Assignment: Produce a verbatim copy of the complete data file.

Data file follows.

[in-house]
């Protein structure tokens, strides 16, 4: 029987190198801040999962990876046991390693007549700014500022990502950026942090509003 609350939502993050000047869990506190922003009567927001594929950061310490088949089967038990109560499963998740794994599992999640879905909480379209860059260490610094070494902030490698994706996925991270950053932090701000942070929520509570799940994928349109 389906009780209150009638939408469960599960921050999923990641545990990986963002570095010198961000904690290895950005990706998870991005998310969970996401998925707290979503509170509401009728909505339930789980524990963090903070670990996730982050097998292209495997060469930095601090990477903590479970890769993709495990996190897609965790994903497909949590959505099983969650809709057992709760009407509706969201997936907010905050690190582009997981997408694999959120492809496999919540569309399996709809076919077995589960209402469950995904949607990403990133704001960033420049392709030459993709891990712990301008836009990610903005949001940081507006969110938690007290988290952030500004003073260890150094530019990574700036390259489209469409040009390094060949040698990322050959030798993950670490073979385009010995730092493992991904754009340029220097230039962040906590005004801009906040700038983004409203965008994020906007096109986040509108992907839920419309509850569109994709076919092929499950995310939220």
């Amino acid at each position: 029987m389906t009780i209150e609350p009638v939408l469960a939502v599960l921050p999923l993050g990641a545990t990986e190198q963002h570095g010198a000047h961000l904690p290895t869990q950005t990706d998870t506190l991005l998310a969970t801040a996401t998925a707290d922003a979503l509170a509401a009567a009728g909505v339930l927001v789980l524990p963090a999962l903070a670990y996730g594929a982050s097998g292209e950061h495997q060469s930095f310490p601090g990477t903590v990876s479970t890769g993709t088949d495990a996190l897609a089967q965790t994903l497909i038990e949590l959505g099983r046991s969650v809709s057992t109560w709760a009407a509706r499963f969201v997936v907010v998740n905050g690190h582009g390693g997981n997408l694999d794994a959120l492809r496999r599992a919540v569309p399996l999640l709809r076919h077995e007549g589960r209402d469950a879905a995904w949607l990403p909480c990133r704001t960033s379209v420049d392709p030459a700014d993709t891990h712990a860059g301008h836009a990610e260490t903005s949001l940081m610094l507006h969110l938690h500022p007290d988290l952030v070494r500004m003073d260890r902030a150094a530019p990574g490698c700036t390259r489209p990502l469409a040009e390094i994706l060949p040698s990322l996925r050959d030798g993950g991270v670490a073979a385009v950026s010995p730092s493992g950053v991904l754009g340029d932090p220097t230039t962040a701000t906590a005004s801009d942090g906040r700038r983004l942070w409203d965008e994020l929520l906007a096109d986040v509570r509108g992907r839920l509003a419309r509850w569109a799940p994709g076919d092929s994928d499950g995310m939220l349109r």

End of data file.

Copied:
[in-house]
């Protein structure tokens, strides 16, 4: 029987190198801040999962990876046991390693007549700014500022990502950026942090509003 609350939502993050000047869990506190922003009567927001594929950061310490088949089967038990109560499963998740794994599992999640879905909480379209860059260490610094070494902030490698994706996925991270950053932090701000942070929520509570799940994928349109 389906009780209150009638939408469960599960921050999923990641545990990986963002570095010198961000904690290895950005990706998870991005998310969970996401998925707290979503509170509401009728909505339930789980524990963090903070670990996730982050097998292209495997060469930095601090990477903590479970890769993709495990996190897609965790994903497909949590959505099983969650809709057992709760009407509706969201997936907010905050690190582009997981997408694999959120492809496999919540569309399996709809076919077995589960209402469950995904949607990403990133704001960033420049392709030459993709891990712990301008836009990610903005949001940081507006969110938690007290988290952030500004003073260890150094530019990574700036390259489209469409040009390094060949040698990322050959030798993950670490073979385009010995730092493992991904754009340029220097230039962040906590005004801009906040700038983004409203965008994020906007096109986040509108992907839920419309509850569109994709076919092929499950995310939220």
């Amino acid at each position: 029987m389906t009780i209150e609350p009638v939408l469960a939502v599960l921050p999923l993050g990641a545990t990986e190198q963002h570095g010198a000047h961000l904690p290895t869990q950005t990706d998870t506190l991005l998310a969970t801040a996401t998925a707290d922003a979503l509170a509401a009567a009728g909505v339930l927001v789980l524990p963090a999962l903070a670990y996730g594929a982050s097998g292209e950061h495997q060469s930095f310490p601090g990477t903590v990876s479970t890769g993709t088949d495990a996190l897609a089967q965790t994903l497909i038990e949590l959505g099983r046991s969650v809709s057992t109560w709760a009407a509706r499963f969201v997936v907010v998740n905050g690190h582009g390693g997981n997408l694999d794994a959120l492809r496999r599992a919540v569309p399996l999640l709809r076919h077995e007549g589960r209402d469950a879905a995904w949607l990403p909480c990133r704001t960033s379209v420049d392709p030459a700014d993709t891990h712990a860059g301008h836009a990610e260490t903005s949001l940081m610094l507006h969110l938690h500022p007290d988290l952030v070494r500004m003073d260890r902030a150094a530019p990574g490698c700036t390259r489209p990502l469409a040009e390094i994706l060949p040698s990322l996925r050959d030798g993950g991270v670490a073979a385009v950026s010995p730092s493992g950053v991904l754009g340029d932090p220097t230039t962040a701000t906590a005004s801009d942090g906040r700038r983004l942070w409203d965008e994020l929520l906007a096109d986040v509570r509108g992907r839920l509003a419309r509850w569109a799940p994709g076919d092929s994928d499950g995310m939220l349109r």